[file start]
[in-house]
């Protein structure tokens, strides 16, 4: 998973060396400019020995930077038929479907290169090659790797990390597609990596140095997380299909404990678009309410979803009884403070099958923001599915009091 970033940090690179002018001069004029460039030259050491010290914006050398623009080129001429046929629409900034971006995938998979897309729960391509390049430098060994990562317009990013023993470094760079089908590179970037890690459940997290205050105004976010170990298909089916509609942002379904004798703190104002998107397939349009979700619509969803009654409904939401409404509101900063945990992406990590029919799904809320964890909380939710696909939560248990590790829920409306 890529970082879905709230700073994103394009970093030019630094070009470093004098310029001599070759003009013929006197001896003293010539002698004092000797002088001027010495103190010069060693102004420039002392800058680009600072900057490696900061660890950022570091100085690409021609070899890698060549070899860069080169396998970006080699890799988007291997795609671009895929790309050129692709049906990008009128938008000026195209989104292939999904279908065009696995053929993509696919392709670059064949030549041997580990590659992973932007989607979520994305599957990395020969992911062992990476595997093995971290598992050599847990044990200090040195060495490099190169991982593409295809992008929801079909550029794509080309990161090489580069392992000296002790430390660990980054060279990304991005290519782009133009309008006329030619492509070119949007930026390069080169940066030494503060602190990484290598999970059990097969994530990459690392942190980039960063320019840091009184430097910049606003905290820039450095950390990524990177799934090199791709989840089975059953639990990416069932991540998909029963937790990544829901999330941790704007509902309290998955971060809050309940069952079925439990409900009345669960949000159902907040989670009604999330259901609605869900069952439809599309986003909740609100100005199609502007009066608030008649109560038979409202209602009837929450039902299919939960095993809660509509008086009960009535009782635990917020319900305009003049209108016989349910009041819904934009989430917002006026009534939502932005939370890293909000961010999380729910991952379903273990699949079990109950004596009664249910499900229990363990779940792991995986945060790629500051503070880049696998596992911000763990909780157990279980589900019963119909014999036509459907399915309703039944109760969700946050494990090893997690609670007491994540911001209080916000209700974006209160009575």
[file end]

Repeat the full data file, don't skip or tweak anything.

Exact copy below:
[in-house]
């Protein structure tokens, strides 16, 4: 998973060396400019020995930077038929479907290169090659790797990390597609990596140095997380299909404990678009309410979803009884403070099958923001599915009091 970033940090690179002018001069004029460039030259050491010290914006050398623009080129001429046929629409900034971006995938998979897309729960391509390049430098060994990562317009990013023993470094760079089908590179970037890690459940997290205050105004976010170990298909089916509609942002379904004798703190104002998107397939349009979700619509969803009654409904939401409404509101900063945990992406990590029919799904809320964890909380939710696909939560248990590790829920409306 890529970082879905709230700073994103394009970093030019630094070009470093004098310029001599070759003009013929006197001896003293010539002698004092000797002088001027010495103190010069060693102004420039002392800058680009600072900057490696900061660890950022570091100085690409021609070899890698060549070899860069080169396998970006080699890799988007291997795609671009895929790309050129692709049906990008009128938008000026195209989104292939999904279908065009696995053929993509696919392709670059064949030549041997580990590659992973932007989607979520994305599957990395020969992911062992990476595997093995971290598992050599847990044990200090040195060495490099190169991982593409295809992008929801079909550029794509080309990161090489580069392992000296002790430390660990980054060279990304991005290519782009133009309008006329030619492509070119949007930026390069080169940066030494503060602190990484290598999970059990097969994530990459690392942190980039960063320019840091009184430097910049606003905290820039450095950390990524990177799934090199791709989840089975059953639990990416069932991540998909029963937790990544829901999330941790704007509902309290998955971060809050309940069952079925439990409900009345669960949000159902907040989670009604999330259901609605869900069952439809599309986003909740609100100005199609502007009066608030008649109560038979409202209602009837929450039902299919939960095993809660509509008086009960009535009782635990917020319900305009003049209108016989349910009041819904934009989430917002006026009534939502932005939370890293909000961010999380729910991952379903273990699949079990109950004596009664249910499900229990363990779940792991995986945060790629500051503070880049696998596992911000763990909780157990279980589900019963119909014999036509459907399915309703039944109760969700946050494990090893997690609670007491994540911001209080916000209700974006209160009575």